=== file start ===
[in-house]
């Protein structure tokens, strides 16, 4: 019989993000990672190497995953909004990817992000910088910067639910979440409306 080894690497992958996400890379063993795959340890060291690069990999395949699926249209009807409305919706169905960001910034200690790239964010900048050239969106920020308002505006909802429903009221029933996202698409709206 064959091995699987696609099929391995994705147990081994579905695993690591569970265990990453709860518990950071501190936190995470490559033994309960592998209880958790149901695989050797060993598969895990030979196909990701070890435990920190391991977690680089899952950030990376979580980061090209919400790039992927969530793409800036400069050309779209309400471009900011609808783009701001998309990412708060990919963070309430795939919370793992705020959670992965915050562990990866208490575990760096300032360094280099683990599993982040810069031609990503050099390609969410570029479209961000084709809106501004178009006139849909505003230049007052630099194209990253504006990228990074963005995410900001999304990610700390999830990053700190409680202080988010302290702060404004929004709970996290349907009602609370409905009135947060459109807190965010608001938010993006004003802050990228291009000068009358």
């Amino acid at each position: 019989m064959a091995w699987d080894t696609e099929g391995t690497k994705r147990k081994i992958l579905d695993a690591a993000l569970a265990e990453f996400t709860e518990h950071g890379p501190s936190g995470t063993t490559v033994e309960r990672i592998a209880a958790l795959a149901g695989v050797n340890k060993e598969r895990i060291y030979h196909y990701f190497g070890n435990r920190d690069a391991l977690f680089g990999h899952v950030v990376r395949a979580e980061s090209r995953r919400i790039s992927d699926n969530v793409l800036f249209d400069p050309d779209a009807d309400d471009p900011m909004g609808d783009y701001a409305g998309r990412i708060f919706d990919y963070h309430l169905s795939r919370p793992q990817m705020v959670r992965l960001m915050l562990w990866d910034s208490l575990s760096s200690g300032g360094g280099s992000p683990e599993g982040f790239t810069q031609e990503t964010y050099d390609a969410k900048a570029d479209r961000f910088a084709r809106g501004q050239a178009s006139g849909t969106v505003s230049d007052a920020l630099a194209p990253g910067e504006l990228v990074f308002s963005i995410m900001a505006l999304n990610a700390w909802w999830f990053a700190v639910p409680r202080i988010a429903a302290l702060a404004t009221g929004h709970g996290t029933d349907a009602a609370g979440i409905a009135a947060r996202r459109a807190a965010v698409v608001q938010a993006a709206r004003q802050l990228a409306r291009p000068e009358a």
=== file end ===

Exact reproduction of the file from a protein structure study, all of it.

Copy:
[in-house]
């Protein structure tokens, strides 16, 4: 019989993000990672190497995953909004990817992000910088910067639910979440409306 080894690497992958996400890379063993795959340890060291690069990999395949699926249209009807409305919706169905960001910034200690790239964010900048050239969106920020308002505006909802429903009221029933996202698409709206 064959091995699987696609099929391995994705147990081994579905695993690591569970265990990453709860518990950071501190936190995470490559033994309960592998209880958790149901695989050797060993598969895990030979196909990701070890435990920190391991977690680089899952950030990376979580980061090209919400790039992927969530793409800036400069050309779209309400471009900011609808783009701001998309990412708060990919963070309430795939919370793992705020959670992965915050562990990866208490575990760096300032360094280099683990599993982040810069031609990503050099390609969410570029479209961000084709809106501004178009006139849909505003230049007052630099194209990253504006990228990074963005995410900001999304990610700390999830990053700190409680202080988010302290702060404004929004709970996290349907009602609370409905009135947060459109807190965010608001938010993006004003802050990228291009000068009358």
């Amino acid at each position: 019989m064959a091995w699987d080894t696609e099929g391995t690497k994705r147990k081994i992958l579905d695993a690591a993000l569970a265990e990453f996400t709860e518990h950071g890379p501190s936190g995470t063993t490559v033994e309960r990672i592998a209880a958790l795959a149901g695989v050797n340890k060993e598969r895990i060291y030979h196909y990701f190497g070890n435990r920190d690069a391991l977690f680089g990999h899952v950030v990376r395949a979580e980061s090209r995953r919400i790039s992927d699926n969530v793409l800036f249209d400069p050309d779209a009807d309400d471009p900011m909004g609808d783009y701001a409305g998309r990412i708060f919706d990919y963070h309430l169905s795939r919370p793992q990817m705020v959670r992965l960001m915050l562990w990866d910034s208490l575990s760096s200690g300032g360094g280099s992000p683990e599993g982040f790239t810069q031609e990503t964010y050099d390609a969410k900048a570029d479209r961000f910088a084709r809106g501004q050239a178009s006139g849909t969106v505003s230049d007052a920020l630099a194209p990253g910067e504006l990228v990074f308002s963005i995410m900001a505006l999304n990610a700390w909802w999830f990053a700190v639910p409680r202080i988010a429903a302290l702060a404004t009221g929004h709970g996290t029933d349907a009602a609370g979440i409905a009135a947060r996202r459109a807190a965010v698409v608001q938010a993006a709206r004003q802050l990228a409306r291009p000068e009358a």